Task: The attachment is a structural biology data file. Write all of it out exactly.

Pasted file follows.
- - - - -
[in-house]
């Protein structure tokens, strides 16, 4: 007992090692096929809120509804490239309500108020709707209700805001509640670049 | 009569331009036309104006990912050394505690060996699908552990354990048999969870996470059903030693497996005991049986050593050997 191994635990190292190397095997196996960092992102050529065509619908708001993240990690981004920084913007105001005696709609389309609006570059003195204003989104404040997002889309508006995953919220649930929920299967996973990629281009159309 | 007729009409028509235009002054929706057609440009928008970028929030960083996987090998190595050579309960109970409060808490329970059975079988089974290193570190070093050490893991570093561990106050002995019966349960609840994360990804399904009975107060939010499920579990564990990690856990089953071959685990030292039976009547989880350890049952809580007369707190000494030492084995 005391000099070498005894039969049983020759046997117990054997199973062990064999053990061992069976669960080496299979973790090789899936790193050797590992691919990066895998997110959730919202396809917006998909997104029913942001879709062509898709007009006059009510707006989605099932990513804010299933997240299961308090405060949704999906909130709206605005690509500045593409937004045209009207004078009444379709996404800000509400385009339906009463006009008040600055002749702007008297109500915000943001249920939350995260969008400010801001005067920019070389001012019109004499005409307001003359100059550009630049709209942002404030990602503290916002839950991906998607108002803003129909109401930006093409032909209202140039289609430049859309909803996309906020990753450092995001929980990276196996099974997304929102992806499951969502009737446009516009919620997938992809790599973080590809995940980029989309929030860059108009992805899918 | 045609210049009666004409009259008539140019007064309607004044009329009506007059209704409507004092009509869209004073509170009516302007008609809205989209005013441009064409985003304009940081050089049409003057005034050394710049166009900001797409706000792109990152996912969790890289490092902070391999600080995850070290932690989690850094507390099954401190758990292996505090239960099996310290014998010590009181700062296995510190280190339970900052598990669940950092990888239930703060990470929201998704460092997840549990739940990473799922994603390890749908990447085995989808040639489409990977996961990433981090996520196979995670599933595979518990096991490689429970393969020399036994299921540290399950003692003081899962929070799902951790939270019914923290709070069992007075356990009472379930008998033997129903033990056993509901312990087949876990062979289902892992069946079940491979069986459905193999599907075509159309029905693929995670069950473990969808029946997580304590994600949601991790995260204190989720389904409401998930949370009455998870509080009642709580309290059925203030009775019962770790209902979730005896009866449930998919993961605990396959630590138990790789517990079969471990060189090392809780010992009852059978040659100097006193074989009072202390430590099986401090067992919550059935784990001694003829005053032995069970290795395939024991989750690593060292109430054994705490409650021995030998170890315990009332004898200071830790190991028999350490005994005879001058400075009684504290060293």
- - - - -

[in-house]
């Protein structure tokens, strides 16, 4: 007992090692096929809120509804490239309500108020709707209700805001509640670049 | 009569331009036309104006990912050394505690060996699908552990354990048999969870996470059903030693497996005991049986050593050997 191994635990190292190397095997196996960092992102050529065509619908708001993240990690981004920084913007105001005696709609389309609006570059003195204003989104404040997002889309508006995953919220649930929920299967996973990629281009159309 | 007729009409028509235009002054929706057609440009928008970028929030960083996987090998190595050579309960109970409060808490329970059975079988089974290193570190070093050490893991570093561990106050002995019966349960609840994360990804399904009975107060939010499920579990564990990690856990089953071959685990030292039976009547989880350890049952809580007369707190000494030492084995 005391000099070498005894039969049983020759046997117990054997199973062990064999053990061992069976669960080496299979973790090789899936790193050797590992691919990066895998997110959730919202396809917006998909997104029913942001879709062509898709007009006059009510707006989605099932990513804010299933997240299961308090405060949704999906909130709206605005690509500045593409937004045209009207004078009444379709996404800000509400385009339906009463006009008040600055002749702007008297109500915000943001249920939350995260969008400010801001005067920019070389001012019109004499005409307001003359100059550009630049709209942002404030990602503290916002839950991906998607108002803003129909109401930006093409032909209202140039289609430049859309909803996309906020990753450092995001929980990276196996099974997304929102992806499951969502009737446009516009919620997938992809790599973080590809995940980029989309929030860059108009992805899918 | 045609210049009666004409009259008539140019007064309607004044009329009506007059209704409507004092009509869209004073509170009516302007008609809205989209005013441009064409985003304009940081050089049409003057005034050394710049166009900001797409706000792109990152996912969790890289490092902070391999600080995850070290932690989690850094507390099954401190758990292996505090239960099996310290014998010590009181700062296995510190280190339970900052598990669940950092990888239930703060990470929201998704460092997840549990739940990473799922994603390890749908990447085995989808040639489409990977996961990433981090996520196979995670599933595979518990096991490689429970393969020399036994299921540290399950003692003081899962929070799902951790939270019914923290709070069992007075356990009472379930008998033997129903033990056993509901312990087949876990062979289902892992069946079940491979069986459905193999599907075509159309029905693929995670069950473990969808029946997580304590994600949601991790995260204190989720389904409401998930949370009455998870509080009642709580309290059925203030009775019962770790209902979730005896009866449930998919993961605990396959630590138990790789517990079969471990060189090392809780010992009852059978040659100097006193074989009072202390430590099986401090067992919550059935784990001694003829005053032995069970290795395939024991989750690593060292109430054994705490409650021995030998170890315990009332004898200071830790190991028999350490005994005879001058400075009684504290060293």